Several H-1B visa holders lost jobs but weren't given benefits
H-1B is a non-immigrant visa that lets US companies hire professionals from countries like China and India in occupations that require theoretical and technical expertise. Nearly 500,000 H-1B visa holders work in the US.
Several visa holders have already lost jobs in the ongoing pandemic. Unfortunately, they aren't entitled to unemployment benefits.
In May, reports first suggested that such a step is in offing.
If the employment visas are suspended it "could bar any new H-1B holder outside the country from coming to work until the suspension is lifted, though visa holders already in the country are unlikely to be affected," the daily said.
Along with H-1B, H-2B, J-1, and L-1 visas could also be suspended.
The White House, however, said a decision hasn't been taken yet.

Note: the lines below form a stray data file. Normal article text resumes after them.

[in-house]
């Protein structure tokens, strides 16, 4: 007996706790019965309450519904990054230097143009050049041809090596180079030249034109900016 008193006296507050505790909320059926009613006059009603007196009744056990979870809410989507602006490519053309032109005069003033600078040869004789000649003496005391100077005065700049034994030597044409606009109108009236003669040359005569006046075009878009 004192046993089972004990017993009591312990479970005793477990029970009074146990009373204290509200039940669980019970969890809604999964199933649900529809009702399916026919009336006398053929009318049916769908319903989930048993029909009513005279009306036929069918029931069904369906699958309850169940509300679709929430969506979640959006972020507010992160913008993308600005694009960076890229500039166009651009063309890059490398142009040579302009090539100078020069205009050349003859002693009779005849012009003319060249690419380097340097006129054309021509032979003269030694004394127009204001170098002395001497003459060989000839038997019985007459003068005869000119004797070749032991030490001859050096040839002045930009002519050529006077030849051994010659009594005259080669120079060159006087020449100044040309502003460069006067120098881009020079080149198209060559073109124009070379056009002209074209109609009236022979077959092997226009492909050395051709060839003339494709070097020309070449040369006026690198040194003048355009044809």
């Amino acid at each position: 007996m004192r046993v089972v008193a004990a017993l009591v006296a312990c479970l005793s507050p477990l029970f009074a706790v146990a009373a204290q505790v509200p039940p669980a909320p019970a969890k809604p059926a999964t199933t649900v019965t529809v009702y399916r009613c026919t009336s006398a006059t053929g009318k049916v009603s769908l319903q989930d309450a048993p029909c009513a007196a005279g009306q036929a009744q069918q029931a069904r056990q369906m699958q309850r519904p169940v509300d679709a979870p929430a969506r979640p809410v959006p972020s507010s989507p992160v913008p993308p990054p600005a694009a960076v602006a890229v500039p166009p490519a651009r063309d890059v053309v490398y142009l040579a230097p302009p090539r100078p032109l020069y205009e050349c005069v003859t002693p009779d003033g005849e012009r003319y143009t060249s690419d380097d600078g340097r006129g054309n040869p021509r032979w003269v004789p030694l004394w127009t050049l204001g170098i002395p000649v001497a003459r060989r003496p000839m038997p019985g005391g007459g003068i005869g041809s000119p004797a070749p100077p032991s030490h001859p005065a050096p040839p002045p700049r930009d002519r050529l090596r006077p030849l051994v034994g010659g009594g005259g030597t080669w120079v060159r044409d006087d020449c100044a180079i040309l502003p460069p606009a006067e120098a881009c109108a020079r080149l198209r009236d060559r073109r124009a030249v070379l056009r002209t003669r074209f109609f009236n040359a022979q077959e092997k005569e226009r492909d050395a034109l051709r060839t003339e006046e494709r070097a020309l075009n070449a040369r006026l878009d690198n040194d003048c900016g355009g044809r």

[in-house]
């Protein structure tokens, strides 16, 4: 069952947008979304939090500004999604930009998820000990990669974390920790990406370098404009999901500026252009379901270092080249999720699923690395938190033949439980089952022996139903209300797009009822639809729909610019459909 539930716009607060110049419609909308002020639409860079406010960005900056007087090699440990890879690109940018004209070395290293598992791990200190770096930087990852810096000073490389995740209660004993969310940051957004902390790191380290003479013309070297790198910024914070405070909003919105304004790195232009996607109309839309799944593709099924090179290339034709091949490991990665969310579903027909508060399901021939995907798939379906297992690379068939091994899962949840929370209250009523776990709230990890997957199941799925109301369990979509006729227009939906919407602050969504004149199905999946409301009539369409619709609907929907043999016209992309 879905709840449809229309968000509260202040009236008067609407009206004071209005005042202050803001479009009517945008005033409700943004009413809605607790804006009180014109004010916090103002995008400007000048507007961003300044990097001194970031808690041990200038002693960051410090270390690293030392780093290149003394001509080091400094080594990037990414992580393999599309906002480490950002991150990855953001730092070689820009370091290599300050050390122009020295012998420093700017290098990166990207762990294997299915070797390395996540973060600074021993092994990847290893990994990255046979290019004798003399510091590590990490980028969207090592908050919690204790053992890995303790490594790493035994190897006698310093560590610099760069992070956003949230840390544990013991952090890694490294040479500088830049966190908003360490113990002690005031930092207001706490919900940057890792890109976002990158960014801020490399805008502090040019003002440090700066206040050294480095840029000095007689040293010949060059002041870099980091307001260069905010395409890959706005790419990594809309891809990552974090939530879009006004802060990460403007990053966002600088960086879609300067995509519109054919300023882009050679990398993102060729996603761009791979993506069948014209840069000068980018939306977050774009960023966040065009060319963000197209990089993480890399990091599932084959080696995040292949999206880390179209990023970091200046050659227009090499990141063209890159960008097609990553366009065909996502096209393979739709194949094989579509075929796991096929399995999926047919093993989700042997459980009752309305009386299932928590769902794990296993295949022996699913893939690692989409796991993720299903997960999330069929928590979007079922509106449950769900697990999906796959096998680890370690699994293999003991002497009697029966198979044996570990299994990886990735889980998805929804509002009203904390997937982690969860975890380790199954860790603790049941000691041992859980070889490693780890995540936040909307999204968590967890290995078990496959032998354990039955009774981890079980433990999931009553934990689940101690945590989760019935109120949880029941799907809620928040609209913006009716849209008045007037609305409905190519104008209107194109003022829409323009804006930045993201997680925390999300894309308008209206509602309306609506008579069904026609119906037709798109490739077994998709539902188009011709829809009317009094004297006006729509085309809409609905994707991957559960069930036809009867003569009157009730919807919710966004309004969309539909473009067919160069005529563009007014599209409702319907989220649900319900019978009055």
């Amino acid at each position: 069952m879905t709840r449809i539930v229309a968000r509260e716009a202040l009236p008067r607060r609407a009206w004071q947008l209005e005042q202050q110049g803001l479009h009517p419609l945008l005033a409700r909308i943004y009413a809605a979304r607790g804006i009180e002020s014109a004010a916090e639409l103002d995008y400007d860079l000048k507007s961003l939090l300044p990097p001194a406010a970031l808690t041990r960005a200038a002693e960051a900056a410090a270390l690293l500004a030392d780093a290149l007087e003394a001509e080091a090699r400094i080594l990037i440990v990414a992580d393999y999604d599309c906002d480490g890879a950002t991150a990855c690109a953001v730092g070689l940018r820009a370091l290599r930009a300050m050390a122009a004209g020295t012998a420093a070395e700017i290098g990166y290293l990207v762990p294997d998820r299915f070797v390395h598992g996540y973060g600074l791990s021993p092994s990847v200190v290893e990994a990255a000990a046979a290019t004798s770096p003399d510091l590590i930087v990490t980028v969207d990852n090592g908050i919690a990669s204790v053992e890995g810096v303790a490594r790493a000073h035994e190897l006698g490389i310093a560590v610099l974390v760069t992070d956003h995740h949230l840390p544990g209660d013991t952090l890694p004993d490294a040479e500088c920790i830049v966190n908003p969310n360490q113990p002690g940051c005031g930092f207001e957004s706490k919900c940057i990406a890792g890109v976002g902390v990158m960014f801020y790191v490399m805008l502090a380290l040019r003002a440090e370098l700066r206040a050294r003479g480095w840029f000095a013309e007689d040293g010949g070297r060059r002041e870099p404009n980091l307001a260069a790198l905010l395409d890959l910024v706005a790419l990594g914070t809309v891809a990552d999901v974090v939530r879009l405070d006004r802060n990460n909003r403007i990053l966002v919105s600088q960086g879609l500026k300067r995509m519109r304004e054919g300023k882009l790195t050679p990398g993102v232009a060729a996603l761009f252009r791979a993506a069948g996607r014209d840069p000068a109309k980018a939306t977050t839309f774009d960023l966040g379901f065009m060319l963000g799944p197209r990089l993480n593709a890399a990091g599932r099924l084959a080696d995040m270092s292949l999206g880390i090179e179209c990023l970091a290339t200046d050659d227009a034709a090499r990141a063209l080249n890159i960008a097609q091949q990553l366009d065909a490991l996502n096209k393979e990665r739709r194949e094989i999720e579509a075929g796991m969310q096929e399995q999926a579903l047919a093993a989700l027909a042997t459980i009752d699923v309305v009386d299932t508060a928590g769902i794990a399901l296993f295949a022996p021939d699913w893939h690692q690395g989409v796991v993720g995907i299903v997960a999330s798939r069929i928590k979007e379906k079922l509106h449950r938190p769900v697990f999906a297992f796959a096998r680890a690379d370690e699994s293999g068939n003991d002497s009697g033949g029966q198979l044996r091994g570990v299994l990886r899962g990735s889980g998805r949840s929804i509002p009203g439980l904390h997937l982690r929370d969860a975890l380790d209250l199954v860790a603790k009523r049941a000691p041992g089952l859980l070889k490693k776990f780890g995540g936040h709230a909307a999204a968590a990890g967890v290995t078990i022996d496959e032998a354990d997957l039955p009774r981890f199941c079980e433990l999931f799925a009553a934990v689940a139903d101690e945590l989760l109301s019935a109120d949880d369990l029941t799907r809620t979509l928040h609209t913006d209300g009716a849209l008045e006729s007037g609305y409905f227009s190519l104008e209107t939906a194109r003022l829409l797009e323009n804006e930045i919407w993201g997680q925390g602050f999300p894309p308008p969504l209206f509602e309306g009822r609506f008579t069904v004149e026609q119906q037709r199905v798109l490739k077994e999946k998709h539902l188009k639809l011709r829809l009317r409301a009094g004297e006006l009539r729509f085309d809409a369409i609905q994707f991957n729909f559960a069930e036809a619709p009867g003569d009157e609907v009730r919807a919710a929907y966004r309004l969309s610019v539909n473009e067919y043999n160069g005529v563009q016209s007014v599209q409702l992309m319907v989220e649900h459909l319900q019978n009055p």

White House didn't provide clarity on the speculations
"The administration is currently evaluating a wide range of options, formulated by career experts, to protect American workers and job seekers especially disadvantaged and underserved citizens — but no decisions of any kind have been made," White House spokesman Hogan Gidley said.
The US Chambers of Commerce doesn't support this move
Amid speculations, US Chambers of Commerce CEO Thomas Donohue wrote to Trump suggesting against taking such a decision, arguing that companies would need both domestic and foreign workers when the economy rebounds.
He said L-1 and H-1B visas are crucial for American businesses. Policies that could put unwarranted pressure on companies would not help in creating jobs, he explained to Trump.